CAP-Supported SB 1040: Public Schools; Restrooms; Reasonable Accommodations


SB 1040 answers both concerns and accommodates all students by requiring single-use facilities on school campuses. It is a win-win for all involved.

Bill Status:

06/08/23 Vetoed by Governor

Bill History:

5/15/23 Passed House Third Read (31-27-1)

04/10/23 Passed House Committee of the Whole

04/04/23 Passed House Rules (5-3)

03/28/23 Passed House Education (6-4)

02/28/23 Passed Senate Third Read (16-14)

02/20/23 Passed Senate Rules Committee

02/14/23 Passed Senate Education Committee (4-2-1)

02/01/23 Senate Second Read

01/31/23 Senate First Read

Bill Versions:

Introduced Version Here. 

Senate Engrossed Version Here. 


Executive Summary 

Only recently has there been a question as to which restroom or locker room a student should use on campus. Activist pressure on school districts to open private spaces to both sexes has led to the violation of girls’ privacy, security, and decency. Denying the reality of physical differences between male and female has put girls in jeopardy, leading to the sexual assault of girls as young as five years old.

Students who say they identify as the opposite sex do not feel comfortable using the restroom or locker room coinciding with their biological sex.

SB 1040 answers both concerns and accommodates all students by requiring single-use facilities on school campuses. It is a win-win for all involved.


When boys began to say they identified as girls and demanded access to girls’ restrooms and locker rooms, girls were expected to forfeit their privacy and safety, as well as their views of objective physical reality. They have been forced to undress and shower under the eyes of boys, some who exploit the new rule for their own satisfaction.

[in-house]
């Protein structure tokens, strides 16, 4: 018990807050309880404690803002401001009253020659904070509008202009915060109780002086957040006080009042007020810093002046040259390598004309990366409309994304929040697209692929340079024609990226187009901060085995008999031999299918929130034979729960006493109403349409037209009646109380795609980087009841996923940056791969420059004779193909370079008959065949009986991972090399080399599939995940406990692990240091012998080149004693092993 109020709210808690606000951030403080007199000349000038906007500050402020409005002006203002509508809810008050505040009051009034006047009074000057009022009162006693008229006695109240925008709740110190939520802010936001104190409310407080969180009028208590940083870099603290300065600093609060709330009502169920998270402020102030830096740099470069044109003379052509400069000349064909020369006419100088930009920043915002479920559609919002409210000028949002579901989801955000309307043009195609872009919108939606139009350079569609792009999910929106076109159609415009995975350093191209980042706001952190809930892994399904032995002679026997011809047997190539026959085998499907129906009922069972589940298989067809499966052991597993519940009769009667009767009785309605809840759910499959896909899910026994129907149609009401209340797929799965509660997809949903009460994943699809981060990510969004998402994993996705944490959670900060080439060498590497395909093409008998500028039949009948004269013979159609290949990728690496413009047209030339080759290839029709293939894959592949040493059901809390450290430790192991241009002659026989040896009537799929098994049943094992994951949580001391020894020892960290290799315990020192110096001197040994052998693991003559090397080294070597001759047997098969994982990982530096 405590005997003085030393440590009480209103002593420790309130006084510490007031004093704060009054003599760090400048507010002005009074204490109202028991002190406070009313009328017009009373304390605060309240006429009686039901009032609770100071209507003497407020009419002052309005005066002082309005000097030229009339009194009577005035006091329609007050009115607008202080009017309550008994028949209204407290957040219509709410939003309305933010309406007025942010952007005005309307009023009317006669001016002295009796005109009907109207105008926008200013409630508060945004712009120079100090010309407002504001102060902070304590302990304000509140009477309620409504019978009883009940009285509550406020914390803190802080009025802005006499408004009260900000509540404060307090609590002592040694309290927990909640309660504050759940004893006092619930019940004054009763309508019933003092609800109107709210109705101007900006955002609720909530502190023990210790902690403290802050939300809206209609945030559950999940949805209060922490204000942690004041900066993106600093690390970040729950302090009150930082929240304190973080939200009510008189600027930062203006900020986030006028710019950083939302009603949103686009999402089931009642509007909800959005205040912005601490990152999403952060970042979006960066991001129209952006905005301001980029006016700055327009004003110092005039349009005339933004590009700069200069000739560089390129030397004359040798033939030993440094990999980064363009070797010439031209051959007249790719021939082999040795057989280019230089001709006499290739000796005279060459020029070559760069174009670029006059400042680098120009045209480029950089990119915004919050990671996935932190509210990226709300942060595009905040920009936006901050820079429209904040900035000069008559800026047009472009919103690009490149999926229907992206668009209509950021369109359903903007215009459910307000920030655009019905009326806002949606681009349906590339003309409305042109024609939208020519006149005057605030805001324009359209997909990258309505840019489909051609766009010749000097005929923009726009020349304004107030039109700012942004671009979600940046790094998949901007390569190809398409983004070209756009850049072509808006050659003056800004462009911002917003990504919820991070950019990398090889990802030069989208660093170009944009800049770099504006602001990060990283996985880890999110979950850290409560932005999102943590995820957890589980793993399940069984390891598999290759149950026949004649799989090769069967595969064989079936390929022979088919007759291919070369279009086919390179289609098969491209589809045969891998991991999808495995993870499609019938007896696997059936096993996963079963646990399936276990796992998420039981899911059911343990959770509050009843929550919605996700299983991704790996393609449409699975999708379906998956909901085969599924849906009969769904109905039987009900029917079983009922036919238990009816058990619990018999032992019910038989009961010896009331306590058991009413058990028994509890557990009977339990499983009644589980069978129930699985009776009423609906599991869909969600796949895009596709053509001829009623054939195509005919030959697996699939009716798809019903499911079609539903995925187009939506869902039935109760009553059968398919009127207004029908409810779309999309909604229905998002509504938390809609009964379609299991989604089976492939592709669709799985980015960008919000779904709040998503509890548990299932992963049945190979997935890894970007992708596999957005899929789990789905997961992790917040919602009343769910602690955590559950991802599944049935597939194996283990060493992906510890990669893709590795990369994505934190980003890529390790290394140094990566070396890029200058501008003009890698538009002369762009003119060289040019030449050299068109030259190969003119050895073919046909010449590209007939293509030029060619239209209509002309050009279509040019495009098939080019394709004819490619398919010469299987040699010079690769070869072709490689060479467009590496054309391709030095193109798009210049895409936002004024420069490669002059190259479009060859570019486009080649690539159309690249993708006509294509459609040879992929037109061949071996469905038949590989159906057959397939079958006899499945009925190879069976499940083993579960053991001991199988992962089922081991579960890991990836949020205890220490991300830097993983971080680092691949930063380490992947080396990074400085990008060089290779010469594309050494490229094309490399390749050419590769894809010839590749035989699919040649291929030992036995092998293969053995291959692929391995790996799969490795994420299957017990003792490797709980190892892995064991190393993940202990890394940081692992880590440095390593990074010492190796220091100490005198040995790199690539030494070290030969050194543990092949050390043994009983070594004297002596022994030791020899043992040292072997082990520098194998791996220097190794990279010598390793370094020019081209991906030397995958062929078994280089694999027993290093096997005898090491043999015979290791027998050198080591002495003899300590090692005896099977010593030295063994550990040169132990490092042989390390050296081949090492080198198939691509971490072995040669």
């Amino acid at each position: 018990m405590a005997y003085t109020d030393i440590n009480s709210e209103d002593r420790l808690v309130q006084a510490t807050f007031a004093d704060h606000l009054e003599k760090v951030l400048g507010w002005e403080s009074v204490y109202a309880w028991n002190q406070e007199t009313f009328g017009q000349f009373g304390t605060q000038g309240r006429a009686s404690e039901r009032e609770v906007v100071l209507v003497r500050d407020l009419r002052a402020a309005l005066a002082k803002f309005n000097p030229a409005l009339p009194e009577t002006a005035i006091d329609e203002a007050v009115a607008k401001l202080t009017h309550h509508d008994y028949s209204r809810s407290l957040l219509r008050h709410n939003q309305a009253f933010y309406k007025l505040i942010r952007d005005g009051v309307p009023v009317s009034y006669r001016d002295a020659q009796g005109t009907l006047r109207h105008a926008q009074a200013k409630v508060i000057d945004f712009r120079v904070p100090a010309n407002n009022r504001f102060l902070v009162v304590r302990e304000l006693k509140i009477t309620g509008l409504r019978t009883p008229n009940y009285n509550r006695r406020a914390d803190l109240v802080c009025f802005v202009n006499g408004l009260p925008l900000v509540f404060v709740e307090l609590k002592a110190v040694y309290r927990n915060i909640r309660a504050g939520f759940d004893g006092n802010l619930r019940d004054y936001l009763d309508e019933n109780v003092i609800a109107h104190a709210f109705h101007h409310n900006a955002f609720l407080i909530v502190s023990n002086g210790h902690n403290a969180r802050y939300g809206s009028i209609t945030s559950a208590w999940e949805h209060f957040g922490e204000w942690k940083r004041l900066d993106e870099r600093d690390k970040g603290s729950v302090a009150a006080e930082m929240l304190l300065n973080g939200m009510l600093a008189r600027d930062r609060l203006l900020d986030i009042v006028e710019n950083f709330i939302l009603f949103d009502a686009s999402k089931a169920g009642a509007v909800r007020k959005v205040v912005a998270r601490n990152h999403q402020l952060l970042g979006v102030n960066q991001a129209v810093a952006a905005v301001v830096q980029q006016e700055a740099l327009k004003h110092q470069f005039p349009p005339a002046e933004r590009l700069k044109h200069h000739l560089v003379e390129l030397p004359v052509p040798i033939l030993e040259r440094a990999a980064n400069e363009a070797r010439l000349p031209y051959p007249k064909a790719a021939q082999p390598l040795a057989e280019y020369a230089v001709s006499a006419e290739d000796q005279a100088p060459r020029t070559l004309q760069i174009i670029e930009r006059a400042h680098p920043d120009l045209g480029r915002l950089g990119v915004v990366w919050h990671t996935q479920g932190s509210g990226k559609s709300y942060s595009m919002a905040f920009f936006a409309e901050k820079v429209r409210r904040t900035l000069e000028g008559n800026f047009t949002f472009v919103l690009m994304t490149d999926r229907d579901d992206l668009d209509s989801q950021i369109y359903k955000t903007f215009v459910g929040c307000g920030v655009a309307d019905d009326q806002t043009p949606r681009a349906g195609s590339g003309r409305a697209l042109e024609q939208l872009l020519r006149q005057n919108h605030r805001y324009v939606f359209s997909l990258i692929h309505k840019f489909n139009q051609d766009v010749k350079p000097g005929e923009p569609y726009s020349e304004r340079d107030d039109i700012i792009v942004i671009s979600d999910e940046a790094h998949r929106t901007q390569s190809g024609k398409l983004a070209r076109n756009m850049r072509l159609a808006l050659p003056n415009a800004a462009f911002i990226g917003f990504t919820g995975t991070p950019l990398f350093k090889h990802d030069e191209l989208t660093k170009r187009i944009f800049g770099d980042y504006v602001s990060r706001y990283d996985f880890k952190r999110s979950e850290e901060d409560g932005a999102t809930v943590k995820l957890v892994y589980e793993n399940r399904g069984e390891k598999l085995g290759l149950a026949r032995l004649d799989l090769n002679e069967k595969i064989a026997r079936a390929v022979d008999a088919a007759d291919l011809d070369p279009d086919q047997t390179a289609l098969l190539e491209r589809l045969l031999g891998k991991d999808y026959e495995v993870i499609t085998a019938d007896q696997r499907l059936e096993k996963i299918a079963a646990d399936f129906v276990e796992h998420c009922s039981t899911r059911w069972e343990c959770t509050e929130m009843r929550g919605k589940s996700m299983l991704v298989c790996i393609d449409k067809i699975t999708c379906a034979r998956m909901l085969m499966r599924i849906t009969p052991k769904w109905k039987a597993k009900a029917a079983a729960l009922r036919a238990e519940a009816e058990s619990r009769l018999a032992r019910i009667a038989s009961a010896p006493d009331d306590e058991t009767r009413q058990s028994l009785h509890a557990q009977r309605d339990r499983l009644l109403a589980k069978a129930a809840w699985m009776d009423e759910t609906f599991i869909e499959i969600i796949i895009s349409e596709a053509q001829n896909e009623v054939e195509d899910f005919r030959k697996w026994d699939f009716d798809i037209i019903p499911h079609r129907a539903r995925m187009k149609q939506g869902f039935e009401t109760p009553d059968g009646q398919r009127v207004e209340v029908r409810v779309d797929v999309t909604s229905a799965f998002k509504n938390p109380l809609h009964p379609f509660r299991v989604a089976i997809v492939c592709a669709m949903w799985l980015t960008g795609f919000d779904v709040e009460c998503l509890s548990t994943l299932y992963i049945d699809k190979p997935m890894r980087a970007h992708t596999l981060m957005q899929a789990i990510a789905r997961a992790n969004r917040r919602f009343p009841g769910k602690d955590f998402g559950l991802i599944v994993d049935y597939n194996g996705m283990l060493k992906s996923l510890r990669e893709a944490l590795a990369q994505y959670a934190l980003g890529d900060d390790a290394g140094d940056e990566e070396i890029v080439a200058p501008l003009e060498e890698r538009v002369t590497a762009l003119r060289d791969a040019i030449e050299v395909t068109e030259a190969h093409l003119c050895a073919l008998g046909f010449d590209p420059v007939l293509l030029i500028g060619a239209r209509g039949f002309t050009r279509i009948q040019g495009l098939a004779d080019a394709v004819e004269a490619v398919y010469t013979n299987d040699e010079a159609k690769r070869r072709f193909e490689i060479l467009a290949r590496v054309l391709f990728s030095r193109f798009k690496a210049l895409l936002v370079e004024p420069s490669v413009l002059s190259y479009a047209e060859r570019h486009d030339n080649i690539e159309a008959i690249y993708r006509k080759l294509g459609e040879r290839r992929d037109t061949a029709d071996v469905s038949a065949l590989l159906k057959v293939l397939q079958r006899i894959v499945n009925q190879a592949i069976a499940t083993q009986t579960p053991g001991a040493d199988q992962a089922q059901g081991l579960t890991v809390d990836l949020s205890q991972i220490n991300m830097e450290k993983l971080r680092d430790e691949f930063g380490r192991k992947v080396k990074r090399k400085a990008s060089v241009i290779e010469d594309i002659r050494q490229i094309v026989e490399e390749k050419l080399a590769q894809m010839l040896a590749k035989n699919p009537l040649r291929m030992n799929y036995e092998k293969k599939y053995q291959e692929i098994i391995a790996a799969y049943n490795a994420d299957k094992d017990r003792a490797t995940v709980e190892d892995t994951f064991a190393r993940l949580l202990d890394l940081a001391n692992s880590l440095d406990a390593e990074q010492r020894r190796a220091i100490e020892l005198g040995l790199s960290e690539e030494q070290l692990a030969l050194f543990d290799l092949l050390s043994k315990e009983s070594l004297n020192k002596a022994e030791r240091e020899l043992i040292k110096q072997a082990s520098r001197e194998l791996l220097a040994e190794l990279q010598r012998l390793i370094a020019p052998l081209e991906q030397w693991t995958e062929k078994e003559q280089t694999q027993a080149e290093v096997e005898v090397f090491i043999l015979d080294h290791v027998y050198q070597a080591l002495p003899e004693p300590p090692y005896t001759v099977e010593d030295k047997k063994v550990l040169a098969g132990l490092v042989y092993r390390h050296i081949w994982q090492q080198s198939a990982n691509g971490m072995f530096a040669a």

In Vermont, a biological boy exploited the open restroom/locker room policy and was allowed in the girls’ locker room where he engaged in voyeurism. Girls complained that he “was not changing and sat in the back and watched girls getting changed. That made girls feel uncomfortable, made girls feel violated and not protected.”[i]

Pascha Thomas’ 5-year-old daughter was sexually assaulted in the girls’ restroom by a student who said he was “gender fluid” under a secret policy instituted by the superintendent.[ii] Alliance Defending Freedom (ADF) filed a complaint with the United States Department of Education Office of Civil Rights on her behalf.[iii]

In Virginia, a biological boy in a skirt used the girls’ restroom to sexually assault two girls in two different schools. A grand jury found the superintendent “failed at every juncture” to protect the girls. He was fired for, among other things, quietly transferring the boy to another school where he attacked again.[iv]


What the Bill Does  

SB 1040 requires schools to supply reasonable accommodations for students who say they identify as other than their biological sex. It requires access to a single-occupancy restroom, employee restroom, or changing facility to anyone who is unwilling or unable to use the restroom or locker room of their biological sex.